Lastly, is it appropriate to show up empty handed? The invitation will likely allude as to whether you should bring a bottle of wine or some other food item. You should act accordingly. Remembering what most of us learned in our youth or college years, to repeatedly mooch is a sure path to “no more invitations “. Consideration and contribution are always appreciated and properly rewarded. That lovely law of reciprocity is for real. “So long as you endeavor to treat others as you would be treated, you already have the most important part down.”
Good advice to be sure. Whether as a host or guest…
Enjoy the season,
I was standing on the commuter train platform this morning with 8 minutes until the next train. A blanket of fog draped the landscape. Only the very top of a nearby mountain range was visible. I saw a man standing there without a coat of any kind. He looked uncomfortable. I noticed that at least a couple of people were wearing gloves. I was certainly glad to be wearing my Loro Piana storm system coat. I’m ordering a new set of gloves today. I left my umbrella in the car, but I always have one in the car and another at my office this time of year, just in case.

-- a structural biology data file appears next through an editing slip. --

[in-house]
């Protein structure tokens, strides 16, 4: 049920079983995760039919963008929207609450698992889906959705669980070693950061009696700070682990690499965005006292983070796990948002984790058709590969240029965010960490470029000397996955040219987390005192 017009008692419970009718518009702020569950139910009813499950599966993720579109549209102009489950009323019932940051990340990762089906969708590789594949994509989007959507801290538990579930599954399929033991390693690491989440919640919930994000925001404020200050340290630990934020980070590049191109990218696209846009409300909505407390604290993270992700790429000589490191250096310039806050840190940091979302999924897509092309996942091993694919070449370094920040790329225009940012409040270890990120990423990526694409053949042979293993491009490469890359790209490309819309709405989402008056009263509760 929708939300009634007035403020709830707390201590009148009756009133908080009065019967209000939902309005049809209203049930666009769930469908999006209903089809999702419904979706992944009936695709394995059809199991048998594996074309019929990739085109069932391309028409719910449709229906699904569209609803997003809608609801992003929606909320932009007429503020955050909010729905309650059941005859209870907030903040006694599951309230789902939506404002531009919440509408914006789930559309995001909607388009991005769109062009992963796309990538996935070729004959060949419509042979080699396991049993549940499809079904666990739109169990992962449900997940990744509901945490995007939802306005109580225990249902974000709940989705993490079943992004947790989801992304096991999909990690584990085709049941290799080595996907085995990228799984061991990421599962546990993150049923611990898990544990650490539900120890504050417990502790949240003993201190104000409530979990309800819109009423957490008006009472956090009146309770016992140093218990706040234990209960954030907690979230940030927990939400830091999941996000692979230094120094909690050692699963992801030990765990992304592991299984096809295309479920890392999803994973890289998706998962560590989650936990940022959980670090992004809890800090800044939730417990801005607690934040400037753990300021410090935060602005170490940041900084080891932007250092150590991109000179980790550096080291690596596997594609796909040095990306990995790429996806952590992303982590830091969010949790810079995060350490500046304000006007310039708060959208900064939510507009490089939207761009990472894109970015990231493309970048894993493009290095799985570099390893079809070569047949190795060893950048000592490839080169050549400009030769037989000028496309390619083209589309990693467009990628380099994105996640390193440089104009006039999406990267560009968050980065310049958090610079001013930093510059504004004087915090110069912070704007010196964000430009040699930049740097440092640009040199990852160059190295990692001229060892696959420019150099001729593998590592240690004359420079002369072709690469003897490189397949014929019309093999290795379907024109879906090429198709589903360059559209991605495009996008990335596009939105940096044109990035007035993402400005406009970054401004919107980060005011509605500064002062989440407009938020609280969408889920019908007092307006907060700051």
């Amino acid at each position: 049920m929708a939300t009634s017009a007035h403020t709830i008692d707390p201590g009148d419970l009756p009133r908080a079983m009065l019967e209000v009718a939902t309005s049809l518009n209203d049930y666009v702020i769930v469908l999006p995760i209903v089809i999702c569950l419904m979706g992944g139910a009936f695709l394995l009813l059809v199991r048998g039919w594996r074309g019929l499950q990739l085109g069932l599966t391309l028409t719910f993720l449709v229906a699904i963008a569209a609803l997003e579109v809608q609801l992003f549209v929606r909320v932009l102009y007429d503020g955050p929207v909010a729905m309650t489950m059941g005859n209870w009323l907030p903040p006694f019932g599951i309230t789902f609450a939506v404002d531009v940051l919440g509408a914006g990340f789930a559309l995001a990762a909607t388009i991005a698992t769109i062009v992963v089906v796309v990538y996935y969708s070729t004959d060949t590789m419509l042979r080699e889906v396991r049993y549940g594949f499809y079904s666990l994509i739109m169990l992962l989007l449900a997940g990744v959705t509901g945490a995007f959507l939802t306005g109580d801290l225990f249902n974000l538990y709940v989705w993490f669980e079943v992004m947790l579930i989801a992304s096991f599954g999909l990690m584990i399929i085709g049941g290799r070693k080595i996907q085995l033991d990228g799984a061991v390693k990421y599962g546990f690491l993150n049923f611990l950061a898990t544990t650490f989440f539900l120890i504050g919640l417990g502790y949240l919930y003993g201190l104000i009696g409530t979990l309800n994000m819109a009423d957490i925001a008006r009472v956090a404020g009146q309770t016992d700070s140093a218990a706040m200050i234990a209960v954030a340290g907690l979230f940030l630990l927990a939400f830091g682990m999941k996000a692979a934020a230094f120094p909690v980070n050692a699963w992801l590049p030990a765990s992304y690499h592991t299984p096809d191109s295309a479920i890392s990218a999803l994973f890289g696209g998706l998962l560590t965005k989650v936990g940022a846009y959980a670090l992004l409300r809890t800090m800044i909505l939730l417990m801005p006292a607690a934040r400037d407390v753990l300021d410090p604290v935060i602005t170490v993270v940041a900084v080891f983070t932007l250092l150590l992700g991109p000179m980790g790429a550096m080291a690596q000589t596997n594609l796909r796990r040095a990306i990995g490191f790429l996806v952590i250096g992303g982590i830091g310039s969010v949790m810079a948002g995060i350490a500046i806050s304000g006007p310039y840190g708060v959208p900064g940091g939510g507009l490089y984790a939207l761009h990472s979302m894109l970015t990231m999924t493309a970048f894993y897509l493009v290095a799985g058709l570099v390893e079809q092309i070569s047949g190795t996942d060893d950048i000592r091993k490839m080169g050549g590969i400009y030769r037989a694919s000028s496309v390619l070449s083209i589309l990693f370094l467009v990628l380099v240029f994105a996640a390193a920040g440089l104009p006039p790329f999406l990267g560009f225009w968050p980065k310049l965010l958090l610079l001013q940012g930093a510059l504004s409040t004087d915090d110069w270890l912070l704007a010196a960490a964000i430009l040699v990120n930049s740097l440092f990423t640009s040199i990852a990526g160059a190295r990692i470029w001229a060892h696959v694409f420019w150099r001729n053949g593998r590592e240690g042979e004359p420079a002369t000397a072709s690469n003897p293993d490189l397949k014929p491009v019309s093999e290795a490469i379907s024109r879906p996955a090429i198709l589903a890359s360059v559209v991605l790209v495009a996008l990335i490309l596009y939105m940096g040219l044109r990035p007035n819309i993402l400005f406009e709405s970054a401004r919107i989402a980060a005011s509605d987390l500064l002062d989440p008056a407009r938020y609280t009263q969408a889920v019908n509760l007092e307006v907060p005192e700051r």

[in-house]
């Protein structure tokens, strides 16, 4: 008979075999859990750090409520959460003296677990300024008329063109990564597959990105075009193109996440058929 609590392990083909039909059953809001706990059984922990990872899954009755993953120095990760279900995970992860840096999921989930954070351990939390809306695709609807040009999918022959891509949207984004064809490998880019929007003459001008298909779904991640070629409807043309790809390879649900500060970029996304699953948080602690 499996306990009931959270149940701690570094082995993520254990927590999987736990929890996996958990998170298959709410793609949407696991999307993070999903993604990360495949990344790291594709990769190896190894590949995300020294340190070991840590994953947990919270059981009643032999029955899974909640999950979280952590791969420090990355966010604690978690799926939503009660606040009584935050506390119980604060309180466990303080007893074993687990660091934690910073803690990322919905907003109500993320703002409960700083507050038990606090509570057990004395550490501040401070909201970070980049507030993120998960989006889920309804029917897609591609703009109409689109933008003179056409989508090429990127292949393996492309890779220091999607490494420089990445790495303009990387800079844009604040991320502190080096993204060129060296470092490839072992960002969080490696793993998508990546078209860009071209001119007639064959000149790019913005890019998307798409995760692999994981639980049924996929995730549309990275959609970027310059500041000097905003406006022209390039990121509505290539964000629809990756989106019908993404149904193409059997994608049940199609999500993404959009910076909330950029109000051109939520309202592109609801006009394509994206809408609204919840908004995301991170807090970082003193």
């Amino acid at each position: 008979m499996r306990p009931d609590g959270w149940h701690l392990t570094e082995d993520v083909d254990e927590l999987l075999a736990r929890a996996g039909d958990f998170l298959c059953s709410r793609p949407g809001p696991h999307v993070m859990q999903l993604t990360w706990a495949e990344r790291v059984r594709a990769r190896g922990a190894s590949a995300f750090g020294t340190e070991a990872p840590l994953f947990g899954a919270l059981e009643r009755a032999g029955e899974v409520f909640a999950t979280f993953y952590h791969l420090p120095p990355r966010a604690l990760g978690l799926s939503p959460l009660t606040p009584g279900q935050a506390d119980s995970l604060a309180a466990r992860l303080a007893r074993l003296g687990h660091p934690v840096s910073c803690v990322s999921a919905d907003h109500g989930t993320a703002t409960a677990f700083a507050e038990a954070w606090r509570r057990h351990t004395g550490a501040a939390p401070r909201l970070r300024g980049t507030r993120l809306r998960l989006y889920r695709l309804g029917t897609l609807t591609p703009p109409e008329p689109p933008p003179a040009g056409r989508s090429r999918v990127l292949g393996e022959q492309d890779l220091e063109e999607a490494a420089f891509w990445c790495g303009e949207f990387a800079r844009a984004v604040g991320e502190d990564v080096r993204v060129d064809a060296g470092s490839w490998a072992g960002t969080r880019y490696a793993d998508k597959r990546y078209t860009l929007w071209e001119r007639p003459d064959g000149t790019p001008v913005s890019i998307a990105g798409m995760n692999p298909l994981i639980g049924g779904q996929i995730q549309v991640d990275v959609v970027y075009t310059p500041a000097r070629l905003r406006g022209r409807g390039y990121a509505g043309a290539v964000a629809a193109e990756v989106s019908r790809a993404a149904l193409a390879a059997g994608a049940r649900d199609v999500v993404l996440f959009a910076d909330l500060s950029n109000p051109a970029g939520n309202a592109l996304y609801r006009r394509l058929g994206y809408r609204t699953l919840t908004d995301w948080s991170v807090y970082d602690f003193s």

Are you prepared to stay warm and dry during the next few months?
Maybe not as ready as you would like?
Here are a few outerwear options that will help you stay warm and dry this winter…..
The 3-in-1 Coat is the most versatile coat we have ever offered, fitting into the strongest trend in outerwear this season – that of maximum versatility and functionality. The second layer is actually a ‘removable’ windbreaker that can be worn separately.
In addition to these items, there is still time to have a top coat, tweed jacket, and new flannels made for most of the true winter season. There are still plenty of cashmere and wool sweaters on the shelves. Be well. Warm and dry.
Enjoy the Season!
Over the last week, we’ve helped Rob look his best while on a budget….
With respect to getting the most from a limited budget, Rob – and really this is true for everyone – you will be best served by adding quality basics to your rotation.
A well-made blazer made from an excellent piece of cloth will provide elegance and versatility. If you follow the style guide of two-button, side vents, with a ticket pocket if possible, you will reap a confident appearance and be well received.
Add to that a solid medium to dark gray suit, a few well-fitting shirts and you will be well on your way. Spend up on your jackets and shoes (as their construction should last longer and become the base of your wardrobe) and save on your shirts and pants when faced with that choice.
Just remember that quality will last. It’s called investment dressing for a reason. Investments are meant to last and are worth what you pay for them! You’ll have a great coat long after those pants have been retired from your closet. Do you have a fashion or style question? Please send me an email.
And in the mean time, remember The Virtual Tailor. We’ll add videos and features that will help educate you on the basics of fine dress!